Today Blessed John Henry Newman began the wearing of the Miraculous Medal (the one which I carry was given to me at Lanherne  by Mother Rosa of the Franciscans of the Immaculate). And, centuries before, one of England's greatest bishops, John Grandisson of Exeter, chose to be enthroned this day and to order our Lady's Octave Day to be kept henceforth for ever as a feast of the highest rank. Furthermore, even though it was not the day of his death, he disposed that tomorrow be kept as his obit. I am sure that all right-thinking clerics will wish to remember him at Mass tomorrow. Grandisson was a Sound Bloke. Friend and protege of John XXII, he reacted to the threat of a Metropolitan Visitation by having the Archbishop of Canterbury repelled by his private army. Let nobody slander the Avignon Papacy in my hearing.

A very Anglican Patrimony Day. Perhaps the Ordinariate should bring in the cause for Grandisson's Beatification, as well as including the Miraculous Medal in our Mission Statement.

21 August 2014

Aurea Aetas Clericorum

Walking last week in the Sussex countryside, we came across a memorial tablet in Bignor Church to a former Rector, Thomas Sefton. It revealed that he lived his life omnibus Iacobi optimis et Caroli annis, pace nondum laesa, and went on to describe those best years of James VI and I, and of blessed Charles Stuart, as the Golden Age of the Clergy. Not a trillion miles from the truth: King James made clear that the only problem he had with a Papacy was in any claimed power to depose monarchs; and, in the 1630s, the Bishop of Chichester, Richard Montagu (a patristic scholar and formerly Vicar of Petworth), assured the Nuncio that he was a papalist.

The old description came back to me of the Diocese of Chichester as the golden Indian Summer of the Church of England. However, I was brought back to earth the following day by looking at the service list in Chichester Cathedral and realising that most of the communion services there are presided over by a woman minister. "The vivifying principle of truth, the shadow of Peter, the grace of the Redeemer, left it". We got out only just in time, didn't we? Right at the very last possible moment, when the gubernator Petrinus had guided his barque non sine periculo so close to the sinking ship that we were able to step from one deck to the other, our suitcases in our hands, without even getting our feet wet. What a gentle, generous, holy and humble old man he is. God bless him, always.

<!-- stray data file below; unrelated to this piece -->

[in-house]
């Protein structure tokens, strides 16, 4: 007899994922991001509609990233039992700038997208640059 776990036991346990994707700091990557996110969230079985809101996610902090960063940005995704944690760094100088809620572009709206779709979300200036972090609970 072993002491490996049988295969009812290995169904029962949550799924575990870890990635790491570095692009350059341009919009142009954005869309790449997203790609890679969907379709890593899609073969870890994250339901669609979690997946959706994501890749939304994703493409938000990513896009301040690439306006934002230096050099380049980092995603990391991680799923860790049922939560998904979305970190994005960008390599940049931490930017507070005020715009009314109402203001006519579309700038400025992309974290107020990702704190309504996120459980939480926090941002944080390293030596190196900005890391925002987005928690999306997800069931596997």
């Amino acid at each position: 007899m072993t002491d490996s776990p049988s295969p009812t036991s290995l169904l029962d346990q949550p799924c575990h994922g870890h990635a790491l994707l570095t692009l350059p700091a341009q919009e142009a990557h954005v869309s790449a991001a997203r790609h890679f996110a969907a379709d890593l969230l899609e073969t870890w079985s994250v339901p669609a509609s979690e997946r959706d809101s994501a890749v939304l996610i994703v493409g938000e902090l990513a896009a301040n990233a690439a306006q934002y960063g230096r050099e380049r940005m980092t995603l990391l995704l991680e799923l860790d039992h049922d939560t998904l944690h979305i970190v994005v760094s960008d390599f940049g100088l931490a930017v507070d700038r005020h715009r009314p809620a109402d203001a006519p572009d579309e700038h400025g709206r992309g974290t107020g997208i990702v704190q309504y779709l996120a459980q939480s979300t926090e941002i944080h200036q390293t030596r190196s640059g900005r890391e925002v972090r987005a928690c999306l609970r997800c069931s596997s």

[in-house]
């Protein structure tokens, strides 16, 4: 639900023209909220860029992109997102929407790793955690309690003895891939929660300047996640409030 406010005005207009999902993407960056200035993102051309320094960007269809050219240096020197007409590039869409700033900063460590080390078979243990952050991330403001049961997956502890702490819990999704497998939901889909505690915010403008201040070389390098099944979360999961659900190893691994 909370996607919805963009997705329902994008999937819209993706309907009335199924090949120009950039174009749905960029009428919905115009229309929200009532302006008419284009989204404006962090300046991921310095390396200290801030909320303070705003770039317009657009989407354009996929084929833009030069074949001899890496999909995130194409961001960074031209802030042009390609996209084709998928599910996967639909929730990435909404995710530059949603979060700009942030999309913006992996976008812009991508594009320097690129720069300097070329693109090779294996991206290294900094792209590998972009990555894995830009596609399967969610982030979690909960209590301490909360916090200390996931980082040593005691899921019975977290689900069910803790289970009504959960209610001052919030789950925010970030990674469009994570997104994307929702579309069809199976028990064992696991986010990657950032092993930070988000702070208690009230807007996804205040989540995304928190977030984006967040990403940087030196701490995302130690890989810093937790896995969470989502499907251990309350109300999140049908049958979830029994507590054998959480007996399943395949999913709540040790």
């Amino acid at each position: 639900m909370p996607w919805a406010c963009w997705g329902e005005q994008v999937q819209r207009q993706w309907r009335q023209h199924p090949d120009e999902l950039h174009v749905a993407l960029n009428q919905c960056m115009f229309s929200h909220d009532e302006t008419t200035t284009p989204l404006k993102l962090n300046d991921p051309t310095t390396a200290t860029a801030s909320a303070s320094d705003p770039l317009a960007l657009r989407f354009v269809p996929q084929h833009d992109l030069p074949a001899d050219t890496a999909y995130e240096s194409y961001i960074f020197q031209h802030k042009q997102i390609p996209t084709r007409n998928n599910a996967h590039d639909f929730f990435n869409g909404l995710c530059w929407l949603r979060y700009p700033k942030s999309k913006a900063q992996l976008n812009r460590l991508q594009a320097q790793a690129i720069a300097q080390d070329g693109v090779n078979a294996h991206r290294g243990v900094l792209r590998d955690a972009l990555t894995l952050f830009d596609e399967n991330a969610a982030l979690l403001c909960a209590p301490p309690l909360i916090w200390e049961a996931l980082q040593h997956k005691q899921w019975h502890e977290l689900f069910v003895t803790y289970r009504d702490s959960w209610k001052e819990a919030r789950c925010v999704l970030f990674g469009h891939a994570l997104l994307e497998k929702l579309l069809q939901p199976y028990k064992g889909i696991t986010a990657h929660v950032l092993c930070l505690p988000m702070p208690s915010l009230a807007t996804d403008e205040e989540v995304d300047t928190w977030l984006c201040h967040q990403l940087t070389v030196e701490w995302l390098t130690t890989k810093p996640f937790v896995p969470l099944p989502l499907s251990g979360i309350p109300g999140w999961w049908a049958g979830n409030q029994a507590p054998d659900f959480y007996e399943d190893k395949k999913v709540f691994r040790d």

The memorial in Bignor Church went on with its curriculum vitae: Parson Sefton was a Lancastrian, mammas dein suxit Aeneanasenses. Words of comment, worthy of this spectacular and untranslatable literary trope, entirely fail me! Two of Sefton's sons went abroad during the Great Rebellion; the third lari litans, O felix fatum, tranquillus moritur senex agricola. That last sentence could almost have been written by Q Horatius Flaccus, couldn't it? Clearly there were porci de grege Epicuri alive and well in the 1630s in the wooded dells of the Sussex Weald.

19 August 2014

Priestly Formation

A good week down in Sussex last week; on Thursday celebrating with Senior Granddaughter her spiffingly good A-level results, which confirmed the place she has at Oxford for October; and on Friday meeting with Junior Grandson in the Palace Gardens in Chichester. He is a splendid little fellow with an entrancing smile ... except when his brows contracted because of suspicions that his Grandpapa had designs upon his miniature Bugatti. He is quite fluent at linguistic exercises such as the construction of sentences syntactically linking (dittography?) the terms Grandpapa and naughty. Naturally, I hope that he might turn out to be a classicist, or at least a pedant.

Nostalgia struck as I glanced over the Palace wall to the buildings of the former Theological College, which flourished back in the days ... such happy days ... when the Church of England still existed and was famed for the intellectual quality of her clergy (nowadays her degenerate successor organisation trains its ministers largely at non-residential regional Ministerial Training Courses, run jointly with the Methodists ... I remember a day when Bishop John Richards and I had met one of these gentry and 'JR' had some things to say about his total ignorance of Scripture and, indeed, of anything).